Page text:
Each one of these n-bit Turing Machines essentially computes a function. You start it up with the external storage in a particular state and the machine either runs forever, or after some finite number of steps it halts. If it halts, then the output of the function is the value left behind in the external storage.

Again without loss of generality, let’s consider the value computed by each one of those possible Turning machines when the external storage is initially all zeros. When given that starting configuration, each of those Turing machines either runs for some number of steps and then halts with the result, or it runs forever. Let’s ignore the ones that run forever. Of the ones that are left, the ones that terminate, one of them must run the longest.[3. Of course, there could be a tie for longest, but that doesn’t matter.] That is, one of those machines that halts must have the largest number of steps taken before entering the halting state.

We therefore can come up with a function S that goes from integers to integers. The function S takes in n, the number of bits in the Turing Machine internal state, and gives you back the largest number of steps any of the possible n-bit Turing Machines that halts takes to halt. That is, S takes in the number of bits of internal storage and gives you back the amount of time you have to wait for the longest-running of the n-bit machines that actually terminates, when it is started with empty external storage.

Is S a computable function? Can we write a computer program that computes it?

Your intuition should be telling you “no”, but do you see why?









Because if S were computable then H would be computable too! All we’d have to do to compute H is to make a computer program that compiles a given C# program into a Turing Machine simulator that starts with an empty tape. We take the number of bits of state, n, of that Turing Machine, and compute S(n) in finite time. Then we run the Turing Machine simulator and if it takes more than S(n) steps then we know that it must have been one of the n-bit Turing machines that runs forever. We’d then be able to reliably compute H in finite time. Since we already know that H is not reliably computable in finite time then we know that S must not be computable either.

The argument that I’m advancing here is known as the “Busy Beaver” argument because the n-bit Turing Machine that runs the longest is the “busiest beaver”. I’ve tweaked the way that it is usually presented; rather than the n-bit Turing Machine that runs the longest before terminating, the “busiest beaver” is traditionally defined as the k-state Turing Machine that produces the largest output. The two characterizations are essentially equivalent though; neither version of the function is computable.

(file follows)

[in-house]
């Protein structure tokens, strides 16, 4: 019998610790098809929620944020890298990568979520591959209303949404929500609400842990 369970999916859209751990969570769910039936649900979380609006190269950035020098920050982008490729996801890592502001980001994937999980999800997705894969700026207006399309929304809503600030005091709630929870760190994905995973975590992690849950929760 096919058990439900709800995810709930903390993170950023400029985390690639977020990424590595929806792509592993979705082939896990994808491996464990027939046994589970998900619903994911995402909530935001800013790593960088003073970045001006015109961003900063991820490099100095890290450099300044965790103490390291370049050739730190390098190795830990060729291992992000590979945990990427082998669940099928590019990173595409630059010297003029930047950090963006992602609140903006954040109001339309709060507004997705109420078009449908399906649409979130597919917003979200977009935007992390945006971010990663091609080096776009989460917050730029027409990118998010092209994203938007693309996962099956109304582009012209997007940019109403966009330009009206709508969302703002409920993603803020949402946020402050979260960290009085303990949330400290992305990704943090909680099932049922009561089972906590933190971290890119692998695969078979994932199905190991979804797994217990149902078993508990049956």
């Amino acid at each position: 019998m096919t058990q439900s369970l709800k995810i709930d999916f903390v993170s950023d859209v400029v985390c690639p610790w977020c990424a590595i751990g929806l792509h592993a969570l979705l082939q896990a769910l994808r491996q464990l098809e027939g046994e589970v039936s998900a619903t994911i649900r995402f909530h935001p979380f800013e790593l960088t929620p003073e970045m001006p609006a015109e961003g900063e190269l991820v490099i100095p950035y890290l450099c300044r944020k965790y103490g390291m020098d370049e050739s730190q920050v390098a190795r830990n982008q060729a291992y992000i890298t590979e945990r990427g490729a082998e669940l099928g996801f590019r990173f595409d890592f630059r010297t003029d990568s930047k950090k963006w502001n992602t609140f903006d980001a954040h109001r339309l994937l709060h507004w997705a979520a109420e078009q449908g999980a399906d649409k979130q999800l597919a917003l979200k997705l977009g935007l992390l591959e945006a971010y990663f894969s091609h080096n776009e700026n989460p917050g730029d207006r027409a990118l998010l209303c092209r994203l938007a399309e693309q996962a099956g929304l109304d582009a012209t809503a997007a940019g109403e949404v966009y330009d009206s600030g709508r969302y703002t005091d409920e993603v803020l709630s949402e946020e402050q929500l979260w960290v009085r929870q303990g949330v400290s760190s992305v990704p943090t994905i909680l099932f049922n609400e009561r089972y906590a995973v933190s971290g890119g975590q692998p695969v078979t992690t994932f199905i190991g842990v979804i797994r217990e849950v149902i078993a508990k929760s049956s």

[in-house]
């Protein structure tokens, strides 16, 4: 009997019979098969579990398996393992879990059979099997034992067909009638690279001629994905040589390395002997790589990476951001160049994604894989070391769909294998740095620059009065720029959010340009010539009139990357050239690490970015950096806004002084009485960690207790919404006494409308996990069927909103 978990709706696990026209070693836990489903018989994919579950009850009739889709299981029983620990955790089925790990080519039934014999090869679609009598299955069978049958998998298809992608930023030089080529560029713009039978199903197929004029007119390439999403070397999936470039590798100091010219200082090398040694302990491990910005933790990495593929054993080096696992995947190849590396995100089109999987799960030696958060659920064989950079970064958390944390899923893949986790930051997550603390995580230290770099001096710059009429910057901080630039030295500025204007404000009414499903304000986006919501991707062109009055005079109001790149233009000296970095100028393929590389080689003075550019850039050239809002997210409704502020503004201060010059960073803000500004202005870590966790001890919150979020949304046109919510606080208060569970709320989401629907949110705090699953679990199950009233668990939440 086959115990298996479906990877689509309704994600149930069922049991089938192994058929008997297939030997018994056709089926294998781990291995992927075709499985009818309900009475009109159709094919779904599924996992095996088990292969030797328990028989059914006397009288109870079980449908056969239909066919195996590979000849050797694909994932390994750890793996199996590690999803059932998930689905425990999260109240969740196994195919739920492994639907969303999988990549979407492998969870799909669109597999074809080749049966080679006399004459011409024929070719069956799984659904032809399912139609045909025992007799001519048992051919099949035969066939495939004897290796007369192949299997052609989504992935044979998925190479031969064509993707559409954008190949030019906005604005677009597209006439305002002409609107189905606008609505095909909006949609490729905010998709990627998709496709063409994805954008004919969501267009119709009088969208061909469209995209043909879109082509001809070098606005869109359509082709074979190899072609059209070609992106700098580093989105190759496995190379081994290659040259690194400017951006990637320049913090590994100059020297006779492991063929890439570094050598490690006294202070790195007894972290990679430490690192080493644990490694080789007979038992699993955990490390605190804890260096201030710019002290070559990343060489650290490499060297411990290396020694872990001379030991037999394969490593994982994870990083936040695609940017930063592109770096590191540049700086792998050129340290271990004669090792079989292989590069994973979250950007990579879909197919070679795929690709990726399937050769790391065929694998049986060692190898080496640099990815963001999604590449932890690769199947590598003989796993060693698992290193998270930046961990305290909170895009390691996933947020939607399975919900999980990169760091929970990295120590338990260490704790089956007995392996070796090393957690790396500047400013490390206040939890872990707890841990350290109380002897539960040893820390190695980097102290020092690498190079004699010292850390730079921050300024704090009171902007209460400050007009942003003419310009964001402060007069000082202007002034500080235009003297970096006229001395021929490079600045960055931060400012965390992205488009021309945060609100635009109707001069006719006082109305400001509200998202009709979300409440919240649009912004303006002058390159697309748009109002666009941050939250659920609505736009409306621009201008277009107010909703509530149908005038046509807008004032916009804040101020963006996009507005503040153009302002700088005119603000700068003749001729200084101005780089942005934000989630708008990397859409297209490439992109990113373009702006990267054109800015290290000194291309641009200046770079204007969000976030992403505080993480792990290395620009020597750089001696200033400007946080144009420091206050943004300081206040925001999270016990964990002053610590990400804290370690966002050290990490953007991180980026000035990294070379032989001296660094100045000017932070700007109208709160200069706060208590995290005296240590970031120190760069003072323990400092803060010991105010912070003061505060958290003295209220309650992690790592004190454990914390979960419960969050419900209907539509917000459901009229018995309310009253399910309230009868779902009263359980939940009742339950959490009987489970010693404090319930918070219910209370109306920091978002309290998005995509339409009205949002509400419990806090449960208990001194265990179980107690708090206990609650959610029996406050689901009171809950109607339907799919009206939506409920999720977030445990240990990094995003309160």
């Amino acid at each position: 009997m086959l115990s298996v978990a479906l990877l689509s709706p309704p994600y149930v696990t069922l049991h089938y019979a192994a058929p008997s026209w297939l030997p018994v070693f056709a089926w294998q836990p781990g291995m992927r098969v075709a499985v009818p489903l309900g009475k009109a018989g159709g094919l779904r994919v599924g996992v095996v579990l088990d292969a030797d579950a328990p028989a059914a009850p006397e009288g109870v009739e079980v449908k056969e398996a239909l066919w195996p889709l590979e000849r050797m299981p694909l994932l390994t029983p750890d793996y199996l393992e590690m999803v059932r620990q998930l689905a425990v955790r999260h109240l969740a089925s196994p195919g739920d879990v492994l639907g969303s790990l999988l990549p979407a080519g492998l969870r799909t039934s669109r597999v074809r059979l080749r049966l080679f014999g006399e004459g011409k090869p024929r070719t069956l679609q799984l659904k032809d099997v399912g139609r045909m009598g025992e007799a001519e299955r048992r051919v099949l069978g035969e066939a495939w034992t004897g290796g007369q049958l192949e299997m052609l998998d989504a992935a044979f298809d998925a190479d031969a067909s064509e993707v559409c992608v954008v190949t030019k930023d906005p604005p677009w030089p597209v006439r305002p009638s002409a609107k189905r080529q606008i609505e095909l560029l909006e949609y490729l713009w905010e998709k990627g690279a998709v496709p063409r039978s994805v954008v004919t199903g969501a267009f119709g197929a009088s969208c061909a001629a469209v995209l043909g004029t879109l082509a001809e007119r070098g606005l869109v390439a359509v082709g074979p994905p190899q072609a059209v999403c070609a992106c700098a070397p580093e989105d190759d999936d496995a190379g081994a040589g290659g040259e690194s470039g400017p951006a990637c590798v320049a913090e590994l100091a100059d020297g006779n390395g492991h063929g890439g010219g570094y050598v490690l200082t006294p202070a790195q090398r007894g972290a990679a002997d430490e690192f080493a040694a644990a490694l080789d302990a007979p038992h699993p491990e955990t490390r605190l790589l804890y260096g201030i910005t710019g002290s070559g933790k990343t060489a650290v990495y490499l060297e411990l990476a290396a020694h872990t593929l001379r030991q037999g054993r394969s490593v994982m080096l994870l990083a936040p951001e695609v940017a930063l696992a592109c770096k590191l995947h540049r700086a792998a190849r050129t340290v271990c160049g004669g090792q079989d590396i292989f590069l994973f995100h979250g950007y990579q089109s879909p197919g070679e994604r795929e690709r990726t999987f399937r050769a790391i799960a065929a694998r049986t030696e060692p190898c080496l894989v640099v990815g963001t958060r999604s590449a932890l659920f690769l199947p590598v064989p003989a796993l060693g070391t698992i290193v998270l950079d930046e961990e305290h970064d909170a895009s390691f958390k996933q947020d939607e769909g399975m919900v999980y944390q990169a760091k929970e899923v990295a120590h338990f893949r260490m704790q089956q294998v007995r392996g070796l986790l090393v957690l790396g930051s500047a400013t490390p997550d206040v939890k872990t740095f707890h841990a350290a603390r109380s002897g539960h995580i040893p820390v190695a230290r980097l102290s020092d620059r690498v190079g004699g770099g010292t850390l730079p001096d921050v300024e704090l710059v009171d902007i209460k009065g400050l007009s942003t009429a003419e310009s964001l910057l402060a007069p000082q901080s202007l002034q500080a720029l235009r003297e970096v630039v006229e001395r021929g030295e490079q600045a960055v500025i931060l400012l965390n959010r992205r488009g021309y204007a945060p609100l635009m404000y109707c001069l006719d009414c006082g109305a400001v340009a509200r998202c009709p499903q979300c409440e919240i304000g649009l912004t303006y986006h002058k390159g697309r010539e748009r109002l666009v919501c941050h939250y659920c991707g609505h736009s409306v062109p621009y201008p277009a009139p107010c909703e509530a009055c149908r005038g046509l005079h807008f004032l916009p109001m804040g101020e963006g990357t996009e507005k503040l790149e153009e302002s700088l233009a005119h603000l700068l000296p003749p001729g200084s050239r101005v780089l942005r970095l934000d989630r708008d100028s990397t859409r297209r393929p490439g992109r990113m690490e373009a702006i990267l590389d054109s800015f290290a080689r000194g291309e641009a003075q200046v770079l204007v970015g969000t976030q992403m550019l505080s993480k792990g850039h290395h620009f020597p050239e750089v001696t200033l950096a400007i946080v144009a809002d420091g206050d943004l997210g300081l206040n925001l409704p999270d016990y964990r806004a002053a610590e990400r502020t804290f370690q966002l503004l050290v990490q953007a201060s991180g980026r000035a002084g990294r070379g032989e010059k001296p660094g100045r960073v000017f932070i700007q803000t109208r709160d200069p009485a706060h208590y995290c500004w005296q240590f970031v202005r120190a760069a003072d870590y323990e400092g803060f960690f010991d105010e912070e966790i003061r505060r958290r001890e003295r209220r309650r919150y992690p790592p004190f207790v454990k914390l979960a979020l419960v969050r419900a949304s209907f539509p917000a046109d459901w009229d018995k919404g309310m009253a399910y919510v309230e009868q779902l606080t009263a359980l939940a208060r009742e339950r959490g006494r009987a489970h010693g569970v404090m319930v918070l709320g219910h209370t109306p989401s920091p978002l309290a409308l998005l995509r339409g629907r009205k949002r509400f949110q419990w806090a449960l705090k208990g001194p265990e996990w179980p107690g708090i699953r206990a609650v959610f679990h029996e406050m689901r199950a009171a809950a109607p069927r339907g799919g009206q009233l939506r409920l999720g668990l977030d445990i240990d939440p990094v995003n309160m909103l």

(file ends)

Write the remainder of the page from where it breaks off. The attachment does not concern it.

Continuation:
An interesting fact about the busy beaver function (either way you characterize it) is that the function grows enormously fast. It’s easy to think of functions that grow quickly; even simple functions like n! or 2n grow to astronomical levels for relatively small values of n, like 100. But our busiest beaver function S(n) grows faster than any computable function. That is, think of a function that grows quickly where you could write a program to compute its value in finite time; the busiest beaver function grows faster than your function, no matter how clever you are in coming up with a fast-growing function. Do you see why? You’ve got all the information you need here to work it out.[4. Of course, even if the busiest beaver function did not grow absurdly quickly, the fact that it clearly grows more than exponentially is evidence that our proposed technique for solving the Halting Problem would be impractical were it not impossible. Compiling a non-trivial C# program to a Turing Machine simulator would undoubtedly produce a machine with more than, say, 100 bits of state. There are an enormous number of possible Turing Machines with 100 bits of internal state, and the one that runs the longest before it halts undoubtedly runs longer than the universe will last.]

Next time on FAIC: Severe hang time!

How do we ensure that method type inference terminates?

Here’s a question I got from a coworker recently:

It is obviously important that the C# compiler not go into infinite loops. How do we ensure that the method type inference algorithm terminates?

The answer is quite straightforward actually, but if you are not familiar with method type inference then this article is going to make no sense. You might want to watch this video if you need a refresher. Continue reading